History and Production
From Latin iris, or violet. Discovered in 1803, by S. Tennant after crude platinum has been dissolved in aqua regia. The name was given because of the variety of colors of its compound. It is obtained from
native osmiridium or iridiosmium in Alaska and South Africa. It can also be obtained from anode slime, produced during electrolytc refinement of copper and nickel.
It is used with other platinum metals for making hard alloys for instrument pivots and with platinum in making electrodes for spark plugs. It is also used to make crucibles and electrical contacts with high corrosion resistance even at high temperatures.
Iridium is also used in making the standard meter bar of Paris (90% Pt, 10% Ir), as a fundamental unit of length.
It is silvery-white in appearance with a slight yellowish cast. It is the most corrosion-resistant metal known, very hard and brittle. It is not attacked by any acids but is attacked by molten salts (such as NaCl).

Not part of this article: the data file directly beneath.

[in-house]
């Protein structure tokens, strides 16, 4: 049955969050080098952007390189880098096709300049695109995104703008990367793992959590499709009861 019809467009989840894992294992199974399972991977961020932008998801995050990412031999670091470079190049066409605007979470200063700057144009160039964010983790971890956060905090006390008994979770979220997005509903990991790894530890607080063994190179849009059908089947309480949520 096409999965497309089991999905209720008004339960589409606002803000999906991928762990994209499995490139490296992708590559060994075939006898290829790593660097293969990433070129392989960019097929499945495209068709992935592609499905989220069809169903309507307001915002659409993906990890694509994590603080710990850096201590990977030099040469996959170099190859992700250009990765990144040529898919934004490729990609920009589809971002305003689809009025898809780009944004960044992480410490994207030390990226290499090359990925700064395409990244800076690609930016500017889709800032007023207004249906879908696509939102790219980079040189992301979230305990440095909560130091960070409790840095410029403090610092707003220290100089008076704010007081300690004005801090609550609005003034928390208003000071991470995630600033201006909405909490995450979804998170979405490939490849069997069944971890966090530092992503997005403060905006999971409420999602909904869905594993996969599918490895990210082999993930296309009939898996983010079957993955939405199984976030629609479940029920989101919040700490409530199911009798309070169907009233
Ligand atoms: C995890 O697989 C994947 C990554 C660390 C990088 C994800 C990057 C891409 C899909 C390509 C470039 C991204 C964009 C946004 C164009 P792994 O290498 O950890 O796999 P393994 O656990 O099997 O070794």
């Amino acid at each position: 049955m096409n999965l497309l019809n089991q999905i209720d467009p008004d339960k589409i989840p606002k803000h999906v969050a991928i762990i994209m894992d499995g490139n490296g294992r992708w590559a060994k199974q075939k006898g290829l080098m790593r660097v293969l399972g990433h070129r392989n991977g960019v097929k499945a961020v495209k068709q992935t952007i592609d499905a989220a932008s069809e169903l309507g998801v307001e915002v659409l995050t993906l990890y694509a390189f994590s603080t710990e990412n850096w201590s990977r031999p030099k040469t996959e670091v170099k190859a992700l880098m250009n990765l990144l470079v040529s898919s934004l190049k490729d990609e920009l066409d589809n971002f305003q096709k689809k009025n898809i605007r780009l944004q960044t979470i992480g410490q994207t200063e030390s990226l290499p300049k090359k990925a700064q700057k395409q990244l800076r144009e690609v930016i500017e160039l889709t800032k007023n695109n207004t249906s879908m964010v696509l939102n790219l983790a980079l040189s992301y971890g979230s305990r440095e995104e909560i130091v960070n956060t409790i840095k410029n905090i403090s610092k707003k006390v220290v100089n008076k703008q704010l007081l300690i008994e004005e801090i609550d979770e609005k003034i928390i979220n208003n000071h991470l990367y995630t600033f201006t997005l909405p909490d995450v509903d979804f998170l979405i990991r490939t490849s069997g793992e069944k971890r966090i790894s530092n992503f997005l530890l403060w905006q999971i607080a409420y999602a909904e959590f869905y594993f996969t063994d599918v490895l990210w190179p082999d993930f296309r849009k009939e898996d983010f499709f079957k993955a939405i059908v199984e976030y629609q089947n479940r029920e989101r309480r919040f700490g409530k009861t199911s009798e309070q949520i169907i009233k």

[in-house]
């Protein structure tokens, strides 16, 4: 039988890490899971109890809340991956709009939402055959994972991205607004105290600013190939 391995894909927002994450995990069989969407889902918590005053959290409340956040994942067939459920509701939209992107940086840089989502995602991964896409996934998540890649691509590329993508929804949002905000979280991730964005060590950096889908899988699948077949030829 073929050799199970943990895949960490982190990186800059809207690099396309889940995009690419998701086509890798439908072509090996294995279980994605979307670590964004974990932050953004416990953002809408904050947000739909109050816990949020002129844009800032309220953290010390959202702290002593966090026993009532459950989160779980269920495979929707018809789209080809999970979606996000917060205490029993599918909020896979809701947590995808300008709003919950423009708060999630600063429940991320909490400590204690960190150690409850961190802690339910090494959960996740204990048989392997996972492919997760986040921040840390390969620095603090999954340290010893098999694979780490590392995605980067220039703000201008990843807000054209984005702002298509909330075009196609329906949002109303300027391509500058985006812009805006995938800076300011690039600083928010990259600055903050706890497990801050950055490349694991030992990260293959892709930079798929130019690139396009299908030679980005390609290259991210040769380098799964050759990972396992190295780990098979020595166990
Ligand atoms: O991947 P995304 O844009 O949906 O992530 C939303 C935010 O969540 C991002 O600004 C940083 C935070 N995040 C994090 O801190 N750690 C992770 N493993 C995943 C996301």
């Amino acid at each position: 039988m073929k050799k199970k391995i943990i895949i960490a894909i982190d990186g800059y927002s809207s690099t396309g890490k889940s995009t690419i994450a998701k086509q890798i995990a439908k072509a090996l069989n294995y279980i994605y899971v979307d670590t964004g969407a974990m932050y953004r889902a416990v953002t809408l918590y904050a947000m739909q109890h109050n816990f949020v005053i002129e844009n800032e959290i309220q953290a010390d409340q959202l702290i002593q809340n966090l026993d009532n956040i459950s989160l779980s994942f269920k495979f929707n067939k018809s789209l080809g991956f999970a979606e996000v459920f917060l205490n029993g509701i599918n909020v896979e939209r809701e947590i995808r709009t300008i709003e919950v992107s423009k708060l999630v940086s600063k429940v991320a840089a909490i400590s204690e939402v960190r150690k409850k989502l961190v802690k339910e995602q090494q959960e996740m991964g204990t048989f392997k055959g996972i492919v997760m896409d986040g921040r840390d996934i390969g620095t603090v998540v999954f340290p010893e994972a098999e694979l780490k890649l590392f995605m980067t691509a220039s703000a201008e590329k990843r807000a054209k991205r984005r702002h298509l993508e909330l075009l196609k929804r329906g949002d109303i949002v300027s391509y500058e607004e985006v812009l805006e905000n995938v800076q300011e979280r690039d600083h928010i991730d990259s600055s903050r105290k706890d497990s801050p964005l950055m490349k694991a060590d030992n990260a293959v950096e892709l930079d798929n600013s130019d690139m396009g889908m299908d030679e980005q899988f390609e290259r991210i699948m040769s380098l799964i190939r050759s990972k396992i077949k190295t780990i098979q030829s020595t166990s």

It is the densest (if not the second, after osmium) of all elements. Its natural abundance is very low, about 0.001 ppm, usually associate with other platinum metals in native form in copper and nickel sulfide ores.
Interatomic distance: 271.4 pm
Melting point: 2446°C
Boiling point: 4428°C
Thermal conductivity/Wm-1K-1: 147 (27°C)
Density/kgm-3: 22560 (20°C), 20000 (m.p.)
Standard Thermodynamic Data (atomic gas)
Enthalpy of formation: 665.3 kJ/mol
Gibbs free energy of formation: 617.9 kJ/mol
Entropy: 193.6 J/mol K
Heat capacity: 20.8 J/mol K
Electronic configuration: [Xe] 4f14 5d7 6s2
Term symbol: 4F9/2
Electron affinity: 150.8839 kJ/mol Electronegativity (Pauline): 2.20
Ionization energy (first, second, third): 865.18, -, - kJ/mol